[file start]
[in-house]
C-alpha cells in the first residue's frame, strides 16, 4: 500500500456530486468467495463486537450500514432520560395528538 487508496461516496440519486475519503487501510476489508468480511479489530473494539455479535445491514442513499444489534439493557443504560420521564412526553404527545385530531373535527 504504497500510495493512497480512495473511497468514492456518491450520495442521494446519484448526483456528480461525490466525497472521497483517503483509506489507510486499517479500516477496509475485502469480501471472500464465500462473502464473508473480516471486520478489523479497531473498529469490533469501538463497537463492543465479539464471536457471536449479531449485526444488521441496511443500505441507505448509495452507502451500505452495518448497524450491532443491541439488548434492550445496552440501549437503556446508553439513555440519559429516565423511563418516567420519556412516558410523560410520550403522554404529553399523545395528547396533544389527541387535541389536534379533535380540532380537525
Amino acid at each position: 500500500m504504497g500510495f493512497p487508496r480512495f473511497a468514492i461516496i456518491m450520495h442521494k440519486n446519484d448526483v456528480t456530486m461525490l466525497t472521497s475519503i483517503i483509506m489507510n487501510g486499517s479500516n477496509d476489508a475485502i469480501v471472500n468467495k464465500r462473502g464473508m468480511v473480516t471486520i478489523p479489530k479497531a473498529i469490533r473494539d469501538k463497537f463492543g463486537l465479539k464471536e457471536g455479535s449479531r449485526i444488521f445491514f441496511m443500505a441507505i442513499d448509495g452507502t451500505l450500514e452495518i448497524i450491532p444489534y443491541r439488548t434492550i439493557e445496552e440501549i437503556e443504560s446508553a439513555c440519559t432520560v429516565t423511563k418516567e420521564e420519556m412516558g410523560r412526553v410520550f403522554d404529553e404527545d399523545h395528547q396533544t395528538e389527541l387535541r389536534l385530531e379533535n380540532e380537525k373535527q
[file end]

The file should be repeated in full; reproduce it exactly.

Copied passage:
[in-house]
C-alpha cells in the first residue's frame, strides 16, 4: 500500500456530486468467495463486537450500514432520560395528538 487508496461516496440519486475519503487501510476489508468480511479489530473494539455479535445491514442513499444489534439493557443504560420521564412526553404527545385530531373535527 504504497500510495493512497480512495473511497468514492456518491450520495442521494446519484448526483456528480461525490466525497472521497483517503483509506489507510486499517479500516477496509475485502469480501471472500464465500462473502464473508473480516471486520478489523479497531473498529469490533469501538463497537463492543465479539464471536457471536449479531449485526444488521441496511443500505441507505448509495452507502451500505452495518448497524450491532443491541439488548434492550445496552440501549437503556446508553439513555440519559429516565423511563418516567420519556412516558410523560410520550403522554404529553399523545395528547396533544389527541387535541389536534379533535380540532380537525
Amino acid at each position: 500500500m504504497g500510495f493512497p487508496r480512495f473511497a468514492i461516496i456518491m450520495h442521494k440519486n446519484d448526483v456528480t456530486m461525490l466525497t472521497s475519503i483517503i483509506m489507510n487501510g486499517s479500516n477496509d476489508a475485502i469480501v471472500n468467495k464465500r462473502g464473508m468480511v473480516t471486520i478489523p479489530k479497531a473498529i469490533r473494539d469501538k463497537f463492543g463486537l465479539k464471536e457471536g455479535s449479531r449485526i444488521f445491514f441496511m443500505a441507505i442513499d448509495g452507502t451500505l450500514e452495518i448497524i450491532p444489534y443491541r439488548t434492550i439493557e445496552e440501549i437503556e443504560s446508553a439513555c440519559t432520560v429516565t423511563k418516567e420521564e420519556m412516558g410523560r412526553v410520550f403522554d404529553e404527545d399523545h395528547q396533544t395528538e389527541l387535541r389536534l385530531e379533535n380540532e380537525k373535527q